Batteries A representative Li-ion system from AES Storage LLC’s Laurel Mountain Energy Storage supplies 32 MW of regulation in PJM using Li-ion batteries supplied by A123 Systems.

Published on January 25th, 2016 | by Jake Richardson

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70% Decrease In Energy Storage Costs By 2030, Says Report

January 25th, 2016 by  

Energy storage costs could decrease up to 70% in the next 15 years, according to a report called E-Storage: Shifting from Cost to Value, by Paul Gardner from DNV GL and other authors. PriceWaterhouseCoopers also contributed cost analysis, along with inputs from 23 experts.

A representative Li-ion system from AES Storage LLC’s Laurel Mountain Energy Storage supplies 32 MW of regulation in PJM using Li-ion batteries supplied by A123 Systems.

Another key point from the report is that the authors believe the true cost of energy storage hasn’t been documented very accurately, because it doesn’t factor in revenue benefits. They also say the metric that is generally used, the levelized cost of energy, is actually hampering the progress of energy storage.

“We found clear indications that a narrow focus on costs alone drives the common misperception that electrical energy storage is more expensive than it really is,” said Gardner.

It’s very good news that energy storage is likely to decrease in cost over the coming years, and by a large amount. Energy storage is the main missing piece of the renewable energy puzzle — one that solar and wind power enthusiasts have wanted for a long time.

In fact, a summary of part of the report said, “Solar storage will become more competitive as new battery technology drives prices down, and wind storage more attractive as technical advances in areas such as composite materials enables the power generated by wind turbines to increase.”

Some other key points are:

  • Go beyond just costs – cheapest is not always best
  • Examine storage through holistic case studies – generic cost estimates are not sufficient
  • Work with operators and regulators to accelerate the development of flexible markets.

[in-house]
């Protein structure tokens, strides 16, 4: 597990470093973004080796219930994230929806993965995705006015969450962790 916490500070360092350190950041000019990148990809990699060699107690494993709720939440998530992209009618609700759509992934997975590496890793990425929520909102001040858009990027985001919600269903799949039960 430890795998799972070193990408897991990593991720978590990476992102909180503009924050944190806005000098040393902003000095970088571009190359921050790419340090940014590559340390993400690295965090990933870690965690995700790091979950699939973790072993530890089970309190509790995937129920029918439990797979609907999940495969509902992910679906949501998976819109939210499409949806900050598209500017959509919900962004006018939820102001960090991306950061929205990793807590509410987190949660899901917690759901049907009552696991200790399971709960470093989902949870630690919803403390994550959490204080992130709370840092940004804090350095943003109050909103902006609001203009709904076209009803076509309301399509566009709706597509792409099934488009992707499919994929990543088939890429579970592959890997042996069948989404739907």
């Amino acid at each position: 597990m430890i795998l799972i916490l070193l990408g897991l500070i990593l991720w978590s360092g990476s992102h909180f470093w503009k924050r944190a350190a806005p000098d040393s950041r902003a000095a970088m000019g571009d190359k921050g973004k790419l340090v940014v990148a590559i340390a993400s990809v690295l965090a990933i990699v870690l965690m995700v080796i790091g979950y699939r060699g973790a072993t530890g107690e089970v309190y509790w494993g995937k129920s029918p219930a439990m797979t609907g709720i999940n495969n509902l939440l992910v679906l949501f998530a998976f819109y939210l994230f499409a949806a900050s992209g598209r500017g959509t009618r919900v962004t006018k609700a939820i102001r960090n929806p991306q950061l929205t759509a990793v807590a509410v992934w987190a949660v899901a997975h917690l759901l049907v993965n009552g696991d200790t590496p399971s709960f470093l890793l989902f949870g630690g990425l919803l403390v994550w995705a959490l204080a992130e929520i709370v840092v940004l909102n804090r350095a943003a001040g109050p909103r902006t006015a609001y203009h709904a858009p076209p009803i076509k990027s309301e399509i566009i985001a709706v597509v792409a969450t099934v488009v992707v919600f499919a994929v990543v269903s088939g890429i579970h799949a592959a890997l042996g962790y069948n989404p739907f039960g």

The report contains a number energy storage project snapshots. For example, in one for an Enel Green Power PV storage project in Italy, the following benefits were noted:

  • Active energy management
  • Improved predictability of generation
  • Less volatile generation profile
  • Provision of ancillary services to the grid.

These were the benefits for a grid-connected energy storage project in Portugal:

  • Increase in grid reliability
  • Improvement of grid power quality
  • Reduction of grid losses.

It’s great to see benefits listed for these projects, because they generally aren’t talked about that much — at least by the press. One might get the idea that energy storage is exclusively for emergency backup or for storing excess electricity from a home solar power system.

Image Credit: Sandia.gov

 
 
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  • Julie Rosenthal

    Thank you for your easy to understand article

  • JamesWimberley

    Clear as mud. If you don’t use LCOE, what do you use instead? “Holistic” is handwaving.

    • Frank

      Oh I think the LCOE is fine for the battery cost side of the equation, but I think there is room on the value side for a “Holistic” look at the smarts and power eleecteonics.

  • RexxSee

    700% decrease, damned disinformation!

  • Harry Johnson

    Molten salt storage is half the cost of batteries and can be utilized with trough or Fresnel solar collectors to provide 24/7 base power.

    • Joe Viocoe

      Why aren’t more utility solar projects using it?

      • eveee

        Solar has flattened day night energy costs. Day night arbitrage is not profitable when the cost difference is eliminated. Storage can serve multiple functions. Storage value needs to be better assessed and better market methods are needed to reward the benefits.

      • JamesWimberley

        Doesn’t work with PV farms, where the solar energy is harvested as electricity not heat. Well, you could easily build a heat tank with an electric heater and power turbine, but it would be essentially a separate installation and there is no particular reason to site it next to the panels. You end up with low efficiency. The added cost of heat storage is much lower with CSP as you already have the expensive generator. The problem is that the basic CSP setup is still much more costly than PV.

        • Frank

          I have read about some hybrid plants that have PV, and CSP with thermal storage. We’ll see if that is competitive with PV and batteries long term.

      • Aku Ankka

        Basically because it does not work economically with PV, as per all reasons James lists, unlike for CSP where it is natural match.